The Christian season of Lent is upon us. Ash Wednesday focused on humans’ sin, our mortality and our need for Christ the Savior. A mournful, sorrowful attitude of repentance tends to be the stereotype at Ash Wednesday services.
My pastor has mentioned many times from the pulpit that the word “repent” doesn’t quite mean what we usually think it means (something like “ask for forgiveness”). Where we usually see “repent” in the New Testament is the Greek word “metanoia,” which literally means “change mind” and more aptly translates in Scripture to “a life-changing turn” or “a fundamental transformation of outlook.”
I am finding the concept of metanoia to be such an archaic one, even in a secular sense. It is so rare to witness or even experience a fundamental change in your mind or outlook on anything. Human beings have always been stubborn and set in their ways, but more and more I feel that we are practically incapable of changing our minds.
With the internet and all of the voices on social media at our fingertips, it is easier than ever to build up a repository of opinions and voices that only confirm what we already believe and perceive in the world. We can effectively avoid and denounce anything that seeks to change our mind. And we are so good at listening to what we already believe and getting encouragement from like-minded individuals about these beliefs, that when we go to convert others to our line of thinking, be it religious or otherwise, we lack a basic understanding of how to connect with those that think differently.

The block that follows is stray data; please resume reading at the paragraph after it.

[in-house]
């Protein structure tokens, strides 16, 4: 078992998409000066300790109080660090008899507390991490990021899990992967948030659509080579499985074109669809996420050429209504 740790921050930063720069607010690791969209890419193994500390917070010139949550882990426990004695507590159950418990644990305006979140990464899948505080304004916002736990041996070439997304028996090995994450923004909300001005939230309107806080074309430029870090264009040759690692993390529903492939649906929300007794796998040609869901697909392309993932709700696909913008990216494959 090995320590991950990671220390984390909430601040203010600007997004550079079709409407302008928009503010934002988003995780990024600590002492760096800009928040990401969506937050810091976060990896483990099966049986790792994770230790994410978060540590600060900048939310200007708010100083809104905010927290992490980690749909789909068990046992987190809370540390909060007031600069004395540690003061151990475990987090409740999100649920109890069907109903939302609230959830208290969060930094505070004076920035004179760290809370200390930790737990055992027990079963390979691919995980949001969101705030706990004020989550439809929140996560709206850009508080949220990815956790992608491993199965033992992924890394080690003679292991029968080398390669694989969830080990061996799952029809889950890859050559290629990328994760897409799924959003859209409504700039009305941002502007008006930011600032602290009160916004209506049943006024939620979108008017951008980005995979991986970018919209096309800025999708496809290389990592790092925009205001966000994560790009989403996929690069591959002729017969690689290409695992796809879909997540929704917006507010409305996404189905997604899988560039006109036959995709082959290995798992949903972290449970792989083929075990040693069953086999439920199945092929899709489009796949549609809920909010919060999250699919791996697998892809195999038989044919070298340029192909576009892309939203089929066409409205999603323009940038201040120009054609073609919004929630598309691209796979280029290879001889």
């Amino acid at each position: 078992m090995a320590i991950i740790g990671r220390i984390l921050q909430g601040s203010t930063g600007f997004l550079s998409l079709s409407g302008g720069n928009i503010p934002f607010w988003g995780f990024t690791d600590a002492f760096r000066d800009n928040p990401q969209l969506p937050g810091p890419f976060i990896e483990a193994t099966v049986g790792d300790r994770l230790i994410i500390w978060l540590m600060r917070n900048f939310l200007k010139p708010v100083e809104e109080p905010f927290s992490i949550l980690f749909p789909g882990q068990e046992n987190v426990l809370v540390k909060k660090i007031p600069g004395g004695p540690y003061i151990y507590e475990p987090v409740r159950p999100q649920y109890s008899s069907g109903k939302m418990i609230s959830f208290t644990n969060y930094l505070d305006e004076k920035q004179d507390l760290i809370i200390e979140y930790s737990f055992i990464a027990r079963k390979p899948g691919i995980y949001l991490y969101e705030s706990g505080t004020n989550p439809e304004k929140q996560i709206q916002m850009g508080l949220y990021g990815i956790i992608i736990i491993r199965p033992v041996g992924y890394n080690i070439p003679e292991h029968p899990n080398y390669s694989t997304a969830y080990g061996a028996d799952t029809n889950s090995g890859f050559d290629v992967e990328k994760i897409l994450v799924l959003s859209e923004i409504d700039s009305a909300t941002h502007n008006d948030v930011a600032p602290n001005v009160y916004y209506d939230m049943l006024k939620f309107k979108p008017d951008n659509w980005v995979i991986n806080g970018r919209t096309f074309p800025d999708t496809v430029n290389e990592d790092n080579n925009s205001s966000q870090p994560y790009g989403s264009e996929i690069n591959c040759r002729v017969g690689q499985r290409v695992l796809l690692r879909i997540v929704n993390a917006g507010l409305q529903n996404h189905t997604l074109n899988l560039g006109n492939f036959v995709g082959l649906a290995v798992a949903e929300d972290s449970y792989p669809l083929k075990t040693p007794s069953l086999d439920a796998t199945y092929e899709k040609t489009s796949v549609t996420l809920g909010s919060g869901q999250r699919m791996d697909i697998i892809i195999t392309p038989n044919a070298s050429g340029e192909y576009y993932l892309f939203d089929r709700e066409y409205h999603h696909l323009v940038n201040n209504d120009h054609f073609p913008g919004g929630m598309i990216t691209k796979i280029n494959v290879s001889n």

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This is especially troubling to me considering the many issues that are so polarizing in our society. The hope for a middle ground wavers as I watch closed-mindedness profess itself everywhere from a bumper sticker to a Facebook post to the news media and all in between. I would love to see our country experience metanoia in such a way that aligns to my views and values, but what I think we need even more is the capacity for metanoia at all – myself included.
When is the last time you genuinely felt a life-changing turn? And how cynical are you about the idea of such a thing? How much have you tried to protect that life-changing experience you had in the past? Have you sought to cling to the memory of it with such desperation that you’ve lost your own ability to speak or hear things that put pressure on it?
I am more eager for this season of Lent than I have been in years. The themes of the Lenten season are ones I feel a desperate need for within my personal life but also within our country. This is a season for self-examination, for testing our views and values and seeing where we are being disingenuous and selfish. It’s a season to be humble and grateful. It’s a season to let go of what is holding us back. And it’s a season to prepare us for Easter – the rebirth and resurrection. The hope for today and tomorrow. Metanoia is key to all of this, and it certainly must be central to our collective consciousness if we ever hope to regain a sense of unity.
Natalia Naman Temesgen is an independent contractor. Contact her at firstname.lastname@example.org.